Special Report

Movies Critics Love but Audiences Hate

Detailed findings:

Perhaps critics’ greatest weakness is for children’s movies. Critics often identify such films as quality efforts, even though they may not watch them for fun outside the duties of their occupation. Approximately two out of every five films on our list were made for children or for family enjoyment. Critics have given exceptionally favorable reviews to films such as “Babe,” “Antz,” and “The Witches,” though none particularly resonated with audiences.

The movies on our list also include multiple examples of recent films by directors with major previous hits under their belts. Sofia Coppola’s remake of “The Beguiled,” Judd Apatow’s Amy Schumer vehicle “Trainwreck,” and the Coen Brothers’ “Hail, Caesar!” were particularly well reviewed by critics. In these cases, it’s possible that critics were more open to new films by trusted directors than audiences were.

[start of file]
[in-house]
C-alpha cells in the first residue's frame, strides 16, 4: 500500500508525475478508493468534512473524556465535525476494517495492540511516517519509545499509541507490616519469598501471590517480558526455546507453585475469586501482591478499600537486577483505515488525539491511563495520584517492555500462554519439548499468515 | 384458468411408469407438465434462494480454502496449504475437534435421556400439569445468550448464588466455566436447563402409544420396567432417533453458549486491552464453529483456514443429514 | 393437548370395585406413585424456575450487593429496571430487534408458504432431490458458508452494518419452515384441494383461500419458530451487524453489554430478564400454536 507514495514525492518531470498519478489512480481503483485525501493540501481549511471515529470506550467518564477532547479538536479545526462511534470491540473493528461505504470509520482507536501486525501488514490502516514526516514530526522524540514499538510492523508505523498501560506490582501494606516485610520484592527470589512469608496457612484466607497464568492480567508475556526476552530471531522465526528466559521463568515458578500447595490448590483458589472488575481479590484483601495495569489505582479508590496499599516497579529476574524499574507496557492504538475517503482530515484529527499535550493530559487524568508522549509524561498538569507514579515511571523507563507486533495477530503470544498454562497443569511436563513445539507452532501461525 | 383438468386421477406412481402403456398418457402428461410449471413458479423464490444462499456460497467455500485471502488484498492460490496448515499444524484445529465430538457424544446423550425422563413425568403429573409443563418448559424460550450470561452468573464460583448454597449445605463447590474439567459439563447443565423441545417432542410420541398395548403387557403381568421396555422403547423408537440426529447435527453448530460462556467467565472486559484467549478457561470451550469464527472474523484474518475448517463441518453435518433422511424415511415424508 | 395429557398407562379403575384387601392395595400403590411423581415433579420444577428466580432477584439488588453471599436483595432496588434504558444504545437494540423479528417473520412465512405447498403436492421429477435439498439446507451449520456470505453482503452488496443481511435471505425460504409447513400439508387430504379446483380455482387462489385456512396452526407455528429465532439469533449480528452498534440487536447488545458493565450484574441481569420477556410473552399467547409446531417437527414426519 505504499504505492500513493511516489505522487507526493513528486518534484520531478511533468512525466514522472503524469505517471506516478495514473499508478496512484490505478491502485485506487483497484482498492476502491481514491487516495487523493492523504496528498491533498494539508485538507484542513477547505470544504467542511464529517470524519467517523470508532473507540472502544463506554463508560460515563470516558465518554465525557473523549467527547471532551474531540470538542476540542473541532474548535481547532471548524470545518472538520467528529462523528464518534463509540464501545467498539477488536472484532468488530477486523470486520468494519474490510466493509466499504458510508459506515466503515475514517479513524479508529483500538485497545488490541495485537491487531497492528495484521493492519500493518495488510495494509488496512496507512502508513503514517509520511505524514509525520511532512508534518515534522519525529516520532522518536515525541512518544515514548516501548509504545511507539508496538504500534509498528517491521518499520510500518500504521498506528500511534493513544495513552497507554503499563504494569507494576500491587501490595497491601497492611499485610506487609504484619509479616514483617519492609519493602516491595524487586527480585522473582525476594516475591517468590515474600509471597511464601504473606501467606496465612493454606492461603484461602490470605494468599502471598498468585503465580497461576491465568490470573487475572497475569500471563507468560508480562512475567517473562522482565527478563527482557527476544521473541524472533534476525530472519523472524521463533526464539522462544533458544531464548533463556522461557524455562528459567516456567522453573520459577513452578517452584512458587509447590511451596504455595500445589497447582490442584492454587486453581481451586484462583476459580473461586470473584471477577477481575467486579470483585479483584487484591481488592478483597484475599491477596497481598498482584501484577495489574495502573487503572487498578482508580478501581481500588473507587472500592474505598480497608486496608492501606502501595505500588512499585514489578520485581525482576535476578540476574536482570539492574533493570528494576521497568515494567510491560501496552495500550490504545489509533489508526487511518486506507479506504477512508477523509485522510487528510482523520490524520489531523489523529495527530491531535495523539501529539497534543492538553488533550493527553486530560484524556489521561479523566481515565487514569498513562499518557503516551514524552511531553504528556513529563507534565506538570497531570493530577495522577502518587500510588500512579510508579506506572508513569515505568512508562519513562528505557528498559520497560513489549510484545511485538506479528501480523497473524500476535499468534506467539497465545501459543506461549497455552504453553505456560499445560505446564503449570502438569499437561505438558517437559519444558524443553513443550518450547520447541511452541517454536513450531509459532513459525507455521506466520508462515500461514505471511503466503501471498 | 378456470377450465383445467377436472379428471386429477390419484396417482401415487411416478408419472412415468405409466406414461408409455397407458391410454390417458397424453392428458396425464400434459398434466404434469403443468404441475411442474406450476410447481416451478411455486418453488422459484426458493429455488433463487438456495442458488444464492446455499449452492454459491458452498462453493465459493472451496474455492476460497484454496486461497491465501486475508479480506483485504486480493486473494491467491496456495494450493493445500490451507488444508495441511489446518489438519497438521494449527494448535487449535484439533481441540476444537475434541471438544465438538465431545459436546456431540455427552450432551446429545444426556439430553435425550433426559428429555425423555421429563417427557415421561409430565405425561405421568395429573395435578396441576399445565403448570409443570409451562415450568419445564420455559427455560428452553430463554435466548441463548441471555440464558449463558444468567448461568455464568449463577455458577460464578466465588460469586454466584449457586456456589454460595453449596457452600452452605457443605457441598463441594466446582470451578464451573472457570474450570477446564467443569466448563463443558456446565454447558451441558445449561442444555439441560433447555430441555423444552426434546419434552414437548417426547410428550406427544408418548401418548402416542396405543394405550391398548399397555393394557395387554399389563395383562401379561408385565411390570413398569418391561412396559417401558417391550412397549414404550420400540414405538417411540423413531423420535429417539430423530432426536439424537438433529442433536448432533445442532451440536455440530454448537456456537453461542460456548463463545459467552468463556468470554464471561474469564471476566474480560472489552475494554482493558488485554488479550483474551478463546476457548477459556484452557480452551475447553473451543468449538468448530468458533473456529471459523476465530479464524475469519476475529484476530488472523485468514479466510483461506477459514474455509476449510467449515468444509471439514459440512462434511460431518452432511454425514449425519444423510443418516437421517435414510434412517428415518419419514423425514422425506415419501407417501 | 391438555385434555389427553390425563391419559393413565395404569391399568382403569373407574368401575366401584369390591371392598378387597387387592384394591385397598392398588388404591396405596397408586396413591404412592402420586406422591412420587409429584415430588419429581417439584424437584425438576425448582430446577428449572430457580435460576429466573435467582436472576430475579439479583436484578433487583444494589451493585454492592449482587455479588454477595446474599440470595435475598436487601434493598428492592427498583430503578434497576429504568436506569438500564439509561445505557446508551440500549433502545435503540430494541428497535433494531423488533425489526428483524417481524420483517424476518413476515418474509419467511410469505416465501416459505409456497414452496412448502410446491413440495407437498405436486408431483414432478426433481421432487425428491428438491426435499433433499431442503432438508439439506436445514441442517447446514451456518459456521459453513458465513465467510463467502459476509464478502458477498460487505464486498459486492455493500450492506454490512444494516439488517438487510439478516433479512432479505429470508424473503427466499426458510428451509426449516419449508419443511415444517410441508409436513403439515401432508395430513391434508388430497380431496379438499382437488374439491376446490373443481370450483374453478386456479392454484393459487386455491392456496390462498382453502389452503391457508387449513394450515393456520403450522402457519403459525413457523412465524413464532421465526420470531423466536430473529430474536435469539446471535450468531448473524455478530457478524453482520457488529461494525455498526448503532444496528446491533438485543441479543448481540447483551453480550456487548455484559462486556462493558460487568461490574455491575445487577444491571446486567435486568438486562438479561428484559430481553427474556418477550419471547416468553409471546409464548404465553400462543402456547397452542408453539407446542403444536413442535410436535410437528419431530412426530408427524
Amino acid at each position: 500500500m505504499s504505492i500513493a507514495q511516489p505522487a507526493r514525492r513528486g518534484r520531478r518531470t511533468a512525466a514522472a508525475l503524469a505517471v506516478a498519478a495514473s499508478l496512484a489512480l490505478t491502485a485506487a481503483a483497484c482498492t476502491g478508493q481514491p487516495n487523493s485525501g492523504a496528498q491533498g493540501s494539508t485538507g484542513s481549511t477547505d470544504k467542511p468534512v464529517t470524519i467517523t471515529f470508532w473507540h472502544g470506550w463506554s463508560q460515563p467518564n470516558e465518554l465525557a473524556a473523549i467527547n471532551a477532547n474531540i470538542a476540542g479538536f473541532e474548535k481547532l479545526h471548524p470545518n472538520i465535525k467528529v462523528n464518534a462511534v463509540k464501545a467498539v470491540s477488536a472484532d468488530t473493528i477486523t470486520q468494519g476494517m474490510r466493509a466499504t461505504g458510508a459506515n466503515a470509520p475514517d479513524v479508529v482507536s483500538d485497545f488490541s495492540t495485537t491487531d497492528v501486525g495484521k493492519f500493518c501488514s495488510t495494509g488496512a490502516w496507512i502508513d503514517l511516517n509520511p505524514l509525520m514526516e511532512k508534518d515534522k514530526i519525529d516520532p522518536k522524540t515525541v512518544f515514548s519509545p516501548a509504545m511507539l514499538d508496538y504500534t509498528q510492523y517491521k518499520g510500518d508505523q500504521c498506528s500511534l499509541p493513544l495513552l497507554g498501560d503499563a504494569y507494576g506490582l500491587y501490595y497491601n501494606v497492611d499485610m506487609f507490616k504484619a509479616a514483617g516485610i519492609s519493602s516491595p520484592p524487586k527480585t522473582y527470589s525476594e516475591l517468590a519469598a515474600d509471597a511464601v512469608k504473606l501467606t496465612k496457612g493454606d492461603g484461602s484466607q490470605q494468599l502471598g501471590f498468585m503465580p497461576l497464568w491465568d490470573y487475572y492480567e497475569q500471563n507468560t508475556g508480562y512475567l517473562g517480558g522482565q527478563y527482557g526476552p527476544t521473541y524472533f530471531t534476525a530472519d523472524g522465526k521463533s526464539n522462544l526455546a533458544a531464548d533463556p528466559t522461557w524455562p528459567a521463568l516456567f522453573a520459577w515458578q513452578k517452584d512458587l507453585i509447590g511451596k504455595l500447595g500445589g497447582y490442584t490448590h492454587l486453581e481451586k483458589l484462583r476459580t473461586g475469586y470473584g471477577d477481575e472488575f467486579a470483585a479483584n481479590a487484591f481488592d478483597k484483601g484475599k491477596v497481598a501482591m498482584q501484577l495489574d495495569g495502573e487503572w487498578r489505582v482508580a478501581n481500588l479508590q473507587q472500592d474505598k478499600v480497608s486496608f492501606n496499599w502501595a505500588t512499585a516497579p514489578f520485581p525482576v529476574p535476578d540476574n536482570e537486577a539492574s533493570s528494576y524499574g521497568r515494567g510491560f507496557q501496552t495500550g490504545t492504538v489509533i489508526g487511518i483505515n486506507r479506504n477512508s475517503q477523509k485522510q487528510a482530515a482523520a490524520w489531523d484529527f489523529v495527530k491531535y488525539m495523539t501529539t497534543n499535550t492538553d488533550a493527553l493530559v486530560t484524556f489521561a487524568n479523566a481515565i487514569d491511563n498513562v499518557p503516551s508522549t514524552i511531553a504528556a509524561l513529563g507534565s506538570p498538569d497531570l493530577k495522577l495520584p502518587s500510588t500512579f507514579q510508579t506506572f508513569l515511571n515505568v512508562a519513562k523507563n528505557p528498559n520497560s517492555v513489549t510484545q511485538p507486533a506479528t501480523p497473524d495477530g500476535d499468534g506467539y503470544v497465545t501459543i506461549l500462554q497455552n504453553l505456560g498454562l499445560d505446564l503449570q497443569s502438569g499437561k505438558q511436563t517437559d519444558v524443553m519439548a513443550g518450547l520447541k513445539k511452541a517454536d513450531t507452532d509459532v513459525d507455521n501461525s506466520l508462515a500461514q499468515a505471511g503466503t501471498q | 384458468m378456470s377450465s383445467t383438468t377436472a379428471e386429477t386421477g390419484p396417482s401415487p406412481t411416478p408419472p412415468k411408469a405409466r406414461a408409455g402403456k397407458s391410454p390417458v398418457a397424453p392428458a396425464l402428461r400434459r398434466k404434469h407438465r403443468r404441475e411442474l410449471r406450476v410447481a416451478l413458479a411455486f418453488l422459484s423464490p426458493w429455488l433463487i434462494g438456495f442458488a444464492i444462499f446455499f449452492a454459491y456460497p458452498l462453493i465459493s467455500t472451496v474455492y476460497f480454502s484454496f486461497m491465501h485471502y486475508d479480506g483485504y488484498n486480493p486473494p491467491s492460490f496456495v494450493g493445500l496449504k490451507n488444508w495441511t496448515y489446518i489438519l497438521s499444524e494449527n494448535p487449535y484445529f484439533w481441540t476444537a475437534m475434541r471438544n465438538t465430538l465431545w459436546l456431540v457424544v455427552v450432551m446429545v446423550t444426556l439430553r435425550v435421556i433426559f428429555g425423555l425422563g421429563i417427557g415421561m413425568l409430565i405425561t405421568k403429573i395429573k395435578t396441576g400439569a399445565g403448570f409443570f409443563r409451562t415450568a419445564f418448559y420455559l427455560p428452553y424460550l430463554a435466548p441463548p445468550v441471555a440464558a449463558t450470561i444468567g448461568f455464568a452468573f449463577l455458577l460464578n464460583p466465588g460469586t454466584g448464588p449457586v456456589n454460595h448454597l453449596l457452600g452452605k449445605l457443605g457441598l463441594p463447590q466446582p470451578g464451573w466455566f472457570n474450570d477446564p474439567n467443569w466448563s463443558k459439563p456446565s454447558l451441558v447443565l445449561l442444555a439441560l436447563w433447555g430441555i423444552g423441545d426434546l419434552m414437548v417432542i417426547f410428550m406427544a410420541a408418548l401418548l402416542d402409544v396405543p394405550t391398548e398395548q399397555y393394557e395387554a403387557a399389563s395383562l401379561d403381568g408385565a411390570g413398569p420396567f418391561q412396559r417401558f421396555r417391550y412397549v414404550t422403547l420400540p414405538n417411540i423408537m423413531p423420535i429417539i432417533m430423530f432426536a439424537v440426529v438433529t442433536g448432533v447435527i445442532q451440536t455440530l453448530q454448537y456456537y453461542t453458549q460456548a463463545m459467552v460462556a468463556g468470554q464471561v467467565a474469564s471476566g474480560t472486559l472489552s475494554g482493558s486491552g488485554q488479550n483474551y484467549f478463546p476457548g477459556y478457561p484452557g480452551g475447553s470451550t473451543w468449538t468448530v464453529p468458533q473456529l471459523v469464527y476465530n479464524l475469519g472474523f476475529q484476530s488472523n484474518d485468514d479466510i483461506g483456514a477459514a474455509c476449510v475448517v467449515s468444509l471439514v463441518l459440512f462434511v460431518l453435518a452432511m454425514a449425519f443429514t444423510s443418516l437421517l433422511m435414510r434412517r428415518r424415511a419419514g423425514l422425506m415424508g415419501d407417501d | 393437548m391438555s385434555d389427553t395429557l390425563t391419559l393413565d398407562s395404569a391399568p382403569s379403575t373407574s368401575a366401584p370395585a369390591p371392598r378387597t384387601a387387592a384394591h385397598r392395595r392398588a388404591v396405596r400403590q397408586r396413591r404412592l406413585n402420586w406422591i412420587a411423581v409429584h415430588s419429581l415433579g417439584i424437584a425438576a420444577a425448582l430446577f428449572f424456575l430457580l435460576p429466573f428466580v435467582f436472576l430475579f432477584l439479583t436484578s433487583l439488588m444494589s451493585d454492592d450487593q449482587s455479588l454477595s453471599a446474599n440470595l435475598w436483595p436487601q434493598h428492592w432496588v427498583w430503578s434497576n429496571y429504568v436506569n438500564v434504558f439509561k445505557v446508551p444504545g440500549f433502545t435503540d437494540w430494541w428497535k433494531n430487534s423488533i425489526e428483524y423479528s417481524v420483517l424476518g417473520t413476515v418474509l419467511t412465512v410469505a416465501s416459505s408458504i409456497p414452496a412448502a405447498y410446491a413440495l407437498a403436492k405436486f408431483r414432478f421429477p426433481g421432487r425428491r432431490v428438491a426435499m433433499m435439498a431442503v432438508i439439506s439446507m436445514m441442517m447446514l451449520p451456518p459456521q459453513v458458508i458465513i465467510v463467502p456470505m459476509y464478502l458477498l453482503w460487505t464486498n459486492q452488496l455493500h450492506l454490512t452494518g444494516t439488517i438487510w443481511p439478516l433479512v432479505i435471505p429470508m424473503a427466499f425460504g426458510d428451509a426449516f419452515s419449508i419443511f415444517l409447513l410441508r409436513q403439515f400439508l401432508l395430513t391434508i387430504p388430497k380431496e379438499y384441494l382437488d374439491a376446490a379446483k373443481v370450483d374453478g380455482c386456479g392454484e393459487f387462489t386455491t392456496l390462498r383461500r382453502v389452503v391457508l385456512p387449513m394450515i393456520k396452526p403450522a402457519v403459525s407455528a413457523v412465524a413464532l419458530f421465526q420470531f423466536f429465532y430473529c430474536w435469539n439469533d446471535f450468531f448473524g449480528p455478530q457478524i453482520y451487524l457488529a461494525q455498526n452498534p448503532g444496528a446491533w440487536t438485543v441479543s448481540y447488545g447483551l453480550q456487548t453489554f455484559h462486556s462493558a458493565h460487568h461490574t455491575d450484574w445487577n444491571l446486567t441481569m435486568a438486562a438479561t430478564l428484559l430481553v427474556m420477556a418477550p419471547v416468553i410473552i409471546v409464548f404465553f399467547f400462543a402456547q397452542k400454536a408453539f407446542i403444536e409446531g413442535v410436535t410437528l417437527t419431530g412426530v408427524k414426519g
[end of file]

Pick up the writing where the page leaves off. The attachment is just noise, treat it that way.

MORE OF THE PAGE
One courtesy that is not extended to critics in the same way it is to audiences is the ability to reevaluate initial ratings. Film critics generally write their reviews upon a film’s release and that opinion does not publicly change. Online ratings from moviegoers, on the other hand, can be frequently adjusted. Therefore, films that were cultural touchstones upon their release – such as “Saturday Night Fever” and “The Blair Witch Project” – have extremely high critic ratings and lackluster audience support.


To determine the films critics love but audiences hate, 24/7 Wall St. calculated the difference between each film’s average user rating and average critic rating. The average user rating was calculated as an average of a given film’s Rotten Tomatoes’ audience rating, and IMDb’s average user rating, weighted by the number of votes placed for each. Critic ratings were the average critic score from Rotten Tomatoes. To be considered, each film needed to have at least 10,000 user ratings on IMDb, 5,000 audience ratings on Rotten Tomatoes, and 10 approved tomatometer critic reviews.

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